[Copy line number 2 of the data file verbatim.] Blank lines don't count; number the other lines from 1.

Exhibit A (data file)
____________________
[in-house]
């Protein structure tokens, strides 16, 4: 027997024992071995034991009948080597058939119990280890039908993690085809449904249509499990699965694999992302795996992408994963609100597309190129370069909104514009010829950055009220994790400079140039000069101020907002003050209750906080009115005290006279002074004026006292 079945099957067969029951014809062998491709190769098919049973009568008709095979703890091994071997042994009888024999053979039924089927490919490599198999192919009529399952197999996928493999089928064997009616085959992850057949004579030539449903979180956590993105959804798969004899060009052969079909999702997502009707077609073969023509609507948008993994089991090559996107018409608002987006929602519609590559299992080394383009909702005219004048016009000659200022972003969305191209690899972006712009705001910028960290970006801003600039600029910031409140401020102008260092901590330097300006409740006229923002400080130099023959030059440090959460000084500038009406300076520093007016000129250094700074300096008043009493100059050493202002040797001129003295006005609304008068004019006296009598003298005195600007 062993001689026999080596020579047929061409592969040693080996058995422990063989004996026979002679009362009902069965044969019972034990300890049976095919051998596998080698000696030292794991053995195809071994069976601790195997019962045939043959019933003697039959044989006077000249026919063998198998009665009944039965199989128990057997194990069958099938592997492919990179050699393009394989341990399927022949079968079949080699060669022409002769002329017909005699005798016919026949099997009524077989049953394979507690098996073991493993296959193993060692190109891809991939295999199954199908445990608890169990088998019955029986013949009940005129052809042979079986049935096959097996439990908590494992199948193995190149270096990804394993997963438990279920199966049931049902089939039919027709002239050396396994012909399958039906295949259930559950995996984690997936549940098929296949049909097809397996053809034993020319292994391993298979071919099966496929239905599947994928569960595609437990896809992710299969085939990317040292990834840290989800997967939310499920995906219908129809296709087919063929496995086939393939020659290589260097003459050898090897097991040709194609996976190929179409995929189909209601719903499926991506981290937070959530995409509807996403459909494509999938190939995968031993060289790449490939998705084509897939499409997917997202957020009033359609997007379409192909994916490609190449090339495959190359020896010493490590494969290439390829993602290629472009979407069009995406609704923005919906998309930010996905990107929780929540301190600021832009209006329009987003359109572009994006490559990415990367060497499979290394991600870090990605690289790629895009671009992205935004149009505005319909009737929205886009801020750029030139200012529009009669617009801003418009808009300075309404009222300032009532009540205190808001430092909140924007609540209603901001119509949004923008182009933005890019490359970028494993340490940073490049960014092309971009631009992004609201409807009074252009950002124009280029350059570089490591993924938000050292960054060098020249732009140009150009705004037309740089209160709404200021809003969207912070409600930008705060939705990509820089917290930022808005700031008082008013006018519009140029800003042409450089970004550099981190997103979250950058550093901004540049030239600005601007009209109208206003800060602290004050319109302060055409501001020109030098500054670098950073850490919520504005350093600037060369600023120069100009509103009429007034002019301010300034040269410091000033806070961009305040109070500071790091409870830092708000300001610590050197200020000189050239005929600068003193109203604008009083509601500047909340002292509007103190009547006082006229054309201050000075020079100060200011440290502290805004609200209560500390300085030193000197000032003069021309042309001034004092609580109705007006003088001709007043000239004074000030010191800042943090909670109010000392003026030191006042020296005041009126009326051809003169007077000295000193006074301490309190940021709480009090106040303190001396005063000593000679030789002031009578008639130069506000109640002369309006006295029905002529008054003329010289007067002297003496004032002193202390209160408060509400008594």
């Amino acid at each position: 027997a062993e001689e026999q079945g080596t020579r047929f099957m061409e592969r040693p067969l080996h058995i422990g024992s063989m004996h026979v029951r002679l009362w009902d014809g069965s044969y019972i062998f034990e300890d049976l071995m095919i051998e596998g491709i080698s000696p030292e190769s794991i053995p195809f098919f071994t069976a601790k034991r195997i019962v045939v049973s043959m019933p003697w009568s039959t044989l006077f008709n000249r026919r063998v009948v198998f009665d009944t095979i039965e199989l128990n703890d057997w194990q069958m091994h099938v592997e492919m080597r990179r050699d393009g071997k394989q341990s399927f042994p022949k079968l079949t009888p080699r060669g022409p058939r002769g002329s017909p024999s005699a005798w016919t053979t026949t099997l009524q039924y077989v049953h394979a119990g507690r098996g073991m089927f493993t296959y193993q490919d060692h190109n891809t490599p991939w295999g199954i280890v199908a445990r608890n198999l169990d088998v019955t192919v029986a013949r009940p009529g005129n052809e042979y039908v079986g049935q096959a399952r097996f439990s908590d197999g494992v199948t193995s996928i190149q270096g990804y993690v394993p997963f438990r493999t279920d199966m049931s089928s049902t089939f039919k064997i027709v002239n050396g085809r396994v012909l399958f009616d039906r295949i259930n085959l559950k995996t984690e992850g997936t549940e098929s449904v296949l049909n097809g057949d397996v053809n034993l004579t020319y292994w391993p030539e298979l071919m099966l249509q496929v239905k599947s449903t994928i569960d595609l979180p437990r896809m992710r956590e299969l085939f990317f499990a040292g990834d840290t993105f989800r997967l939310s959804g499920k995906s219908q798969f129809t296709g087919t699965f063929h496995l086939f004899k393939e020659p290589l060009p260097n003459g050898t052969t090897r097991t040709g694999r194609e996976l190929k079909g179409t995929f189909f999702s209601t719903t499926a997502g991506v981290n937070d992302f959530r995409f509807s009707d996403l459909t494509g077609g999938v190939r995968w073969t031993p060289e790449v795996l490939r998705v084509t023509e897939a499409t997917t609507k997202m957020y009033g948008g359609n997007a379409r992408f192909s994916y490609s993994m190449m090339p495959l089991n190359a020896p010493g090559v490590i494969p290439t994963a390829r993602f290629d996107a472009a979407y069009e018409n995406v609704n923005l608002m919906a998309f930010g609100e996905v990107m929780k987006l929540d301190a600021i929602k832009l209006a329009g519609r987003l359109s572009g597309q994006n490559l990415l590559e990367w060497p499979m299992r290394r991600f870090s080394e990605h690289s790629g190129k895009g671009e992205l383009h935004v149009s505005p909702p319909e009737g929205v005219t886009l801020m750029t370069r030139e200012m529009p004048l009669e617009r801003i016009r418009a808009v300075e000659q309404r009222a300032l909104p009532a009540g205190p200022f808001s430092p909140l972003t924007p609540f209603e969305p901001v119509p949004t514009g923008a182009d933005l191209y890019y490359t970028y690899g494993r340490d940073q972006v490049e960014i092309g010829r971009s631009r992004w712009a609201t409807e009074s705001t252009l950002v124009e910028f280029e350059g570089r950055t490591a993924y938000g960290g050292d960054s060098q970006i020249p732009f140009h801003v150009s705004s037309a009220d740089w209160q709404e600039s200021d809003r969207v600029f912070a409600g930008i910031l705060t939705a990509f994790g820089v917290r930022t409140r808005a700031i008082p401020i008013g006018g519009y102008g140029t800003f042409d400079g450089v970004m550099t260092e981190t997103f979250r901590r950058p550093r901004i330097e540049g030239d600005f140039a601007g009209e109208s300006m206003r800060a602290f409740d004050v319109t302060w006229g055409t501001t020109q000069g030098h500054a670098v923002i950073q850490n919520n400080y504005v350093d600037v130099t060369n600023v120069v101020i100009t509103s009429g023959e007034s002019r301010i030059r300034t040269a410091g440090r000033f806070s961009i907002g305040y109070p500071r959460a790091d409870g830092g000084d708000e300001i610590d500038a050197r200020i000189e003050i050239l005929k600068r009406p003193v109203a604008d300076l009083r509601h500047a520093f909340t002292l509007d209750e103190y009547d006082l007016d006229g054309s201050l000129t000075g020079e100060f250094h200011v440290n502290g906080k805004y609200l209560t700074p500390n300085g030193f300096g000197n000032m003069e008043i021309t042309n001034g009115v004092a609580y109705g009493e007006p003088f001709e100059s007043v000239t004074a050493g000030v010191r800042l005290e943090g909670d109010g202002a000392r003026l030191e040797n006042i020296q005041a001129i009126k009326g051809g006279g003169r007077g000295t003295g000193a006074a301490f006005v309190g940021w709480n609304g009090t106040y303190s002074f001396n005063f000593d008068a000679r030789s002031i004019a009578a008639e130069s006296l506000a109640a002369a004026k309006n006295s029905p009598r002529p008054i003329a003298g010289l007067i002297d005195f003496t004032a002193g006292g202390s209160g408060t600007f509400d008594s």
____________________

């Protein structure tokens, strides 16, 4: 027997024992071995034991009948080597058939119990280890039908993690085809449904249509499990699965694999992302795996992408994963609100597309190129370069909104514009010829950055009220994790400079140039000069101020907002003050209750906080009115005290006279002074004026006292 079945099957067969029951014809062998491709190769098919049973009568008709095979703890091994071997042994009888024999053979039924089927490919490599198999192919009529399952197999996928493999089928064997009616085959992850057949004579030539449903979180956590993105959804798969004899060009052969079909999702997502009707077609073969023509609507948008993994089991090559996107018409608002987006929602519609590559299992080394383009909702005219004048016009000659200022972003969305191209690899972006712009705001910028960290970006801003600039600029910031409140401020102008260092901590330097300006409740006229923002400080130099023959030059440090959460000084500038009406300076520093007016000129250094700074300096008043009493100059050493202002040797001129003295006005609304008068004019006296009598003298005195600007 062993001689026999080596020579047929061409592969040693080996058995422990063989004996026979002679009362009902069965044969019972034990300890049976095919051998596998080698000696030292794991053995195809071994069976601790195997019962045939043959019933003697039959044989006077000249026919063998198998009665009944039965199989128990057997194990069958099938592997492919990179050699393009394989341990399927022949079968079949080699060669022409002769002329017909005699005798016919026949099997009524077989049953394979507690098996073991493993296959193993060692190109891809991939295999199954199908445990608890169990088998019955029986013949009940005129052809042979079986049935096959097996439990908590494992199948193995190149270096990804394993997963438990279920199966049931049902089939039919027709002239050396396994012909399958039906295949259930559950995996984690997936549940098929296949049909097809397996053809034993020319292994391993298979071919099966496929239905599947994928569960595609437990896809992710299969085939990317040292990834840290989800997967939310499920995906219908129809296709087919063929496995086939393939020659290589260097003459050898090897097991040709194609996976190929179409995929189909209601719903499926991506981290937070959530995409509807996403459909494509999938190939995968031993060289790449490939998705084509897939499409997917997202957020009033359609997007379409192909994916490609190449090339495959190359020896010493490590494969290439390829993602290629472009979407069009995406609704923005919906998309930010996905990107929780929540301190600021832009209006329009987003359109572009994006490559990415990367060497499979290394991600870090990605690289790629895009671009992205935004149009505005319909009737929205886009801020750029030139200012529009009669617009801003418009808009300075309404009222300032009532009540205190808001430092909140924007609540209603901001119509949004923008182009933005890019490359970028494993340490940073490049960014092309971009631009992004609201409807009074252009950002124009280029350059570089490591993924938000050292960054060098020249732009140009150009705004037309740089209160709404200021809003969207912070409600930008705060939705990509820089917290930022808005700031008082008013006018519009140029800003042409450089970004550099981190997103979250950058550093901004540049030239600005601007009209109208206003800060602290004050319109302060055409501001020109030098500054670098950073850490919520504005350093600037060369600023120069100009509103009429007034002019301010300034040269410091000033806070961009305040109070500071790091409870830092708000300001610590050197200020000189050239005929600068003193109203604008009083509601500047909340002292509007103190009547006082006229054309201050000075020079100060200011440290502290805004609200209560500390300085030193000197000032003069021309042309001034004092609580109705007006003088001709007043000239004074000030010191800042943090909670109010000392003026030191006042020296005041009126009326051809003169007077000295000193006074301490309190940021709480009090106040303190001396005063000593000679030789002031009578008639130069506000109640002369309006006295029905002529008054003329010289007067002297003496004032002193202390209160408060509400008594």